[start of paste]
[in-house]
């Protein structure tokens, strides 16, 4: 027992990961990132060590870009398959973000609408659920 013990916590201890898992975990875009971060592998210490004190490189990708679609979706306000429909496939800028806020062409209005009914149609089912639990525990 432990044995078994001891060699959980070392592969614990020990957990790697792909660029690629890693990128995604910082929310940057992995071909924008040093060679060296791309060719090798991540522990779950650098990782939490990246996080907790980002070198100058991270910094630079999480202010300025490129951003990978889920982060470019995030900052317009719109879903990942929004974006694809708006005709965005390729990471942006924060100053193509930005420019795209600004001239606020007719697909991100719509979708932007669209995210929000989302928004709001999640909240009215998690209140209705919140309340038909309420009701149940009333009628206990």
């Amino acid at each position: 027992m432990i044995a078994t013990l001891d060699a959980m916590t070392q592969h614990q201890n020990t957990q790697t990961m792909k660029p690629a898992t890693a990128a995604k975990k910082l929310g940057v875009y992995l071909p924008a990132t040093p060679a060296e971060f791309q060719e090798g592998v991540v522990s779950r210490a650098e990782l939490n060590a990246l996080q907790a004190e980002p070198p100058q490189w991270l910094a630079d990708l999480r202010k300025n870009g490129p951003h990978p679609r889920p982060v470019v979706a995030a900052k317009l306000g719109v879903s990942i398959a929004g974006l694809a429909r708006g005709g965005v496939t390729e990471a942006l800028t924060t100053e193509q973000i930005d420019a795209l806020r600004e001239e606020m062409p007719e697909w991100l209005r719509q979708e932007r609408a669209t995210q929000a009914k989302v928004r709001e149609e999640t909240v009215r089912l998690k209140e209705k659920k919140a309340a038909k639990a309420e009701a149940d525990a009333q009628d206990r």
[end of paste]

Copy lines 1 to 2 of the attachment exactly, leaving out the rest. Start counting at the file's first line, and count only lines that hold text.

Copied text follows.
[in-house]
């Protein structure tokens, strides 16, 4: 027992990961990132060590870009398959973000609408659920 013990916590201890898992975990875009971060592998210490004190490189990708679609979706306000429909496939800028806020062409209005009914149609089912639990525990 432990044995078994001891060699959980070392592969614990020990957990790697792909660029690629890693990128995604910082929310940057992995071909924008040093060679060296791309060719090798991540522990779950650098990782939490990246996080907790980002070198100058991270910094630079999480202010300025490129951003990978889920982060470019995030900052317009719109879903990942929004974006694809708006005709965005390729990471942006924060100053193509930005420019795209600004001239606020007719697909991100719509979708932007669209995210929000989302928004709001999640909240009215998690209140209705919140309340038909309420009701149940009333009628206990």